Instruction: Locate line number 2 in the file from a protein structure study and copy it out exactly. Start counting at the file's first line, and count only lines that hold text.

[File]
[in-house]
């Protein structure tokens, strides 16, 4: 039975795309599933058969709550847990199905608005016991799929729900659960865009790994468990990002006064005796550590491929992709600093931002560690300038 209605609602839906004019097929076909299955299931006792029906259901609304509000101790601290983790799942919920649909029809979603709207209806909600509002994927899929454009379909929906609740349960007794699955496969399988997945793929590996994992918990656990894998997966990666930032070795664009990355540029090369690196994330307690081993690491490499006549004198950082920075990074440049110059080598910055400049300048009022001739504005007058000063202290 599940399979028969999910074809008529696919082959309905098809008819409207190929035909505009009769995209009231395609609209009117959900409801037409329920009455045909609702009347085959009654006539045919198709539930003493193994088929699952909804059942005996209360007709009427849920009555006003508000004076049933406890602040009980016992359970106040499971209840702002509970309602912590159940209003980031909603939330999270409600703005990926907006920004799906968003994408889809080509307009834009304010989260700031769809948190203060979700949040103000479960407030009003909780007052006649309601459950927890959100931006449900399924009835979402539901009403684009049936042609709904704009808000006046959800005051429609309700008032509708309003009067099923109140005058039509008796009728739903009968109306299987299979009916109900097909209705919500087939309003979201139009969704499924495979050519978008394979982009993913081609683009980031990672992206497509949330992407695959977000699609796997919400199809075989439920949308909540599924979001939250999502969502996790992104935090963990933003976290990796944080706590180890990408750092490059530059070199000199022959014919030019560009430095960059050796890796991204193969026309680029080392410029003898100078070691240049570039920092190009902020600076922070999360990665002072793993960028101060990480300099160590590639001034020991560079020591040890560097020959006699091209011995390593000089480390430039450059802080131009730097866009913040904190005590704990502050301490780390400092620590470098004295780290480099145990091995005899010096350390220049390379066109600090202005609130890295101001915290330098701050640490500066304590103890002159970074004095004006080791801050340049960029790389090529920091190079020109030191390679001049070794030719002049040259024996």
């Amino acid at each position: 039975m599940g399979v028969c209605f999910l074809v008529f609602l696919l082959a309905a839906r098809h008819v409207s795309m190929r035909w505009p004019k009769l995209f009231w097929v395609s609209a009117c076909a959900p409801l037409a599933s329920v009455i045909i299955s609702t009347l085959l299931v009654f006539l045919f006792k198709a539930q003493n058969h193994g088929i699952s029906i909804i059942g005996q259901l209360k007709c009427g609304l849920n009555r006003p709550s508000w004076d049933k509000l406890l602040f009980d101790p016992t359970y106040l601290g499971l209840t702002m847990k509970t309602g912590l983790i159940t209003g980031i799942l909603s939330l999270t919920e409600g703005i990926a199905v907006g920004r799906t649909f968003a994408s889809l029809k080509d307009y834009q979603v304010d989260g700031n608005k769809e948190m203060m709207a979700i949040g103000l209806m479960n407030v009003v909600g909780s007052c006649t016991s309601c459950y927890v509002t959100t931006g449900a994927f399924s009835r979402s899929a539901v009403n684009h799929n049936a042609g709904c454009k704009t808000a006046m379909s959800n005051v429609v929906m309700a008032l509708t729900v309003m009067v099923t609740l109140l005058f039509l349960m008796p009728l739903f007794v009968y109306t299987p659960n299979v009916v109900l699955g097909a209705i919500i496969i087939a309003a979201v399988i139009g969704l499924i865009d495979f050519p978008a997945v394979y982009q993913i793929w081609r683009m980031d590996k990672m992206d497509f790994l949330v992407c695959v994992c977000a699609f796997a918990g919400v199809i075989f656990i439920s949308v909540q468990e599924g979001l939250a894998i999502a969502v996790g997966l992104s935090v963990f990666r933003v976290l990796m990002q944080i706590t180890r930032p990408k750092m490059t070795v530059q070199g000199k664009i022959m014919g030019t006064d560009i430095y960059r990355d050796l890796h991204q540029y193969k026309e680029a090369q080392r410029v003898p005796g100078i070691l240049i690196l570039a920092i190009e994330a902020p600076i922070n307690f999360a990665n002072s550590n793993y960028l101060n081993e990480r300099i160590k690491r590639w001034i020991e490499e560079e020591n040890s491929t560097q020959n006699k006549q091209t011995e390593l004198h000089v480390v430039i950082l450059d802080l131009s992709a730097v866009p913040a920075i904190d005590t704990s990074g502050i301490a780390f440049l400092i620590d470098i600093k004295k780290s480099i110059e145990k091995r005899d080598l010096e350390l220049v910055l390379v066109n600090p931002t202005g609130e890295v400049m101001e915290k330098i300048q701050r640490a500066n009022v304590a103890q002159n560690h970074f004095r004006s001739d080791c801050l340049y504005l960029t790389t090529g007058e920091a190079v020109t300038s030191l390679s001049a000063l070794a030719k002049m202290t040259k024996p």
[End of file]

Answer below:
């Protein structure tokens, strides 16, 4: 039975795309599933058969709550847990199905608005016991799929729900659960865009790994468990990002006064005796550590491929992709600093931002560690300038 209605609602839906004019097929076909299955299931006792029906259901609304509000101790601290983790799942919920649909029809979603709207209806909600509002994927899929454009379909929906609740349960007794699955496969399988997945793929590996994992918990656990894998997966990666930032070795664009990355540029090369690196994330307690081993690491490499006549004198950082920075990074440049110059080598910055400049300048009022001739504005007058000063202290 599940399979028969999910074809008529696919082959309905098809008819409207190929035909505009009769995209009231395609609209009117959900409801037409329920009455045909609702009347085959009654006539045919198709539930003493193994088929699952909804059942005996209360007709009427849920009555006003508000004076049933406890602040009980016992359970106040499971209840702002509970309602912590159940209003980031909603939330999270409600703005990926907006920004799906968003994408889809080509307009834009304010989260700031769809948190203060979700949040103000479960407030009003909780007052006649309601459950927890959100931006449900399924009835979402539901009403684009049936042609709904704009808000006046959800005051429609309700008032509708309003009067099923109140005058039509008796009728739903009968109306299987299979009916109900097909209705919500087939309003979201139009969704499924495979050519978008394979982009993913081609683009980031990672992206497509949330992407695959977000699609796997919400199809075989439920949308909540599924979001939250999502969502996790992104935090963990933003976290990796944080706590180890990408750092490059530059070199000199022959014919030019560009430095960059050796890796991204193969026309680029080392410029003898100078070691240049570039920092190009902020600076922070999360990665002072793993960028101060990480300099160590590639001034020991560079020591040890560097020959006699091209011995390593000089480390430039450059802080131009730097866009913040904190005590704990502050301490780390400092620590470098004295780290480099145990091995005899010096350390220049390379066109600090202005609130890295101001915290330098701050640490500066304590103890002159970074004095004006080791801050340049960029790389090529920091190079020109030191390679001049070794030719002049040259024996």